One year on - what's the Lisbon treaty again?

Article published on Dec. 1, 2010
Article published on Dec. 1, 2010
Yes, you, Europe voted this constitutional document in and it came into effect on 1 December 2009. It's more institutions and regulations which doesn't really help to understand the burden of the EU and its thousand of details, so here's one option of an instant mini guide

The Lisbon treaty is neither a worldwide remedy nor an evil incarnate. It's a simple reform which resembles the style of the Maastricht, Amsterdam or Nice treaties (ten points if you can tell us when those were...ok we'll help you, it's 1992, 1999 and 2000). So what does this mean? It means that we continue having two treaties: the treaty on European union (TEU, now known as Maastricht) and the treaty on the functioning of the European union (TFEU, the treaty which established the European community). However, the Lisbon treaty does not substitute them, as was the original intention of the previous constitution in 2005. It simply introduces modifications to the two, hence making it more difficult to read.

Something somehow has to change in a 27-nation bloc

Why do we hear that the Lisbon treaty increases the protection of the human rights?

This is because from now on the charter of fundamental rights will have to be complied whenever the EU legislation is applied. A recent example is France's expulsion of members of the Roma minority and the European commission Viviane Reding's reaction to it. When the justice commissioner initiated a process against France for effectively expelling Romanians and Bulgarians it did so because it violated human rights according to Directive 2004/38/EC on the right of EU citizens to move and reside freely. This is something that would not have been possible before the treaty.

Why do we hear that the Lisbon treaty gives more weight to the citizens?

Because it has! That's mainly because of the introduction of a new legislative instrument: the European citizen's initiative (ECI), but especially given the increase of the importance of the European parliament (EP) as well as the national and regional ones. At the beginning the EP was only a consultant organ. Thanks to the Lisbon treaty the European parliament plays a bigger role and has gained more power in the decision-making processes. Today the majority of laws such as on budgets and foreign policy have to also be approved by the members of parliament - not only by the council. Someone we have voted directly is in fact an MEP deciding the legislation that will be applied. It will not only be a matter of balance between the 27 member states. Since a year now, both national and regional parliaments have been able to show yellow or orange cards if they consider that the EU is not fulfilling their competences to check that each action is implemented at its appropriate level.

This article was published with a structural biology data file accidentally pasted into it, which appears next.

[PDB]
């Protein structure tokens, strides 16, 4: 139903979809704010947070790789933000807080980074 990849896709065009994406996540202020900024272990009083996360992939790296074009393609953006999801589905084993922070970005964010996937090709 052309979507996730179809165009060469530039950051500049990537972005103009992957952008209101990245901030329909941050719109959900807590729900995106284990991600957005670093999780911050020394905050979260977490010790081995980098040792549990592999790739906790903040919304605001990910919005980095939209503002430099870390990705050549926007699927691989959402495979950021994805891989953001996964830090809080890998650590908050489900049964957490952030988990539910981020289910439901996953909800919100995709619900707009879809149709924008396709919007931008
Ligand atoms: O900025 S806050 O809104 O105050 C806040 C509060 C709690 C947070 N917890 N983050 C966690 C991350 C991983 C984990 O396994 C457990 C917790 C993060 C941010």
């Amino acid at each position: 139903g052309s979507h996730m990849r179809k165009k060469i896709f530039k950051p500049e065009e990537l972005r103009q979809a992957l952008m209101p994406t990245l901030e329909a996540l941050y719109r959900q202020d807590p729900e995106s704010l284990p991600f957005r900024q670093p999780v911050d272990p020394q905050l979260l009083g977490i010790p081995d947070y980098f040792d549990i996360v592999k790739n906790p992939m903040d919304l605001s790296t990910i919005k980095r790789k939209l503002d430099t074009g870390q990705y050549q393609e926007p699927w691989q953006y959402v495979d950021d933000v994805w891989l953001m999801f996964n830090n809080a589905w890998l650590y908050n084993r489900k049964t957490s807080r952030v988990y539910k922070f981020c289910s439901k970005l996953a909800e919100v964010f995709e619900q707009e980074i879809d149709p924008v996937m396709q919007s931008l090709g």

Are we facing global challenges better with the Lisbon treaty?

The efficiency and implications of this strategy are debatable. The fact is that two distinguished jobs have been created for the European diplomacy. One is the newly-created president of the European council, currently led by the Belgian Herman Van Rompuy, and the other is the high representative for foreign affairs of the European Union, led by the Brit Catherine Ashton. However, neither Van Rompuy nor Ashton are becoming desired speakers all over the world. Obama still doesn't have one single phone number to call the EU up, but both fulfill their roles. Having a stable president in the European council guarantees continuity and coherence. In reality, Van Rompuy is not the president of 27 countries, but of 27 people who do not usually agree amongst themselves. It is good to have an adult who calls order. With regard to Baroness Ashton and her much-publicised less than radiant personality, she is developing the European external action service (EEAS), the biggest diplomatic corps which the EU has ever had. Its staff come from the most highly qualified institutions and member states from all over the world. Let's give them time!

On the other hand the Lisbon treaty, like the previous ones, respects national competences. Abortion has not been legalised and the social security systems will not be privatised. I is only one more instrument to continue moving forward, slowly but hopefully surely, in the process of European integration.

Images: (cc) wonderbjerg; EP (cc) European Parlament/ both courtesy of Flickr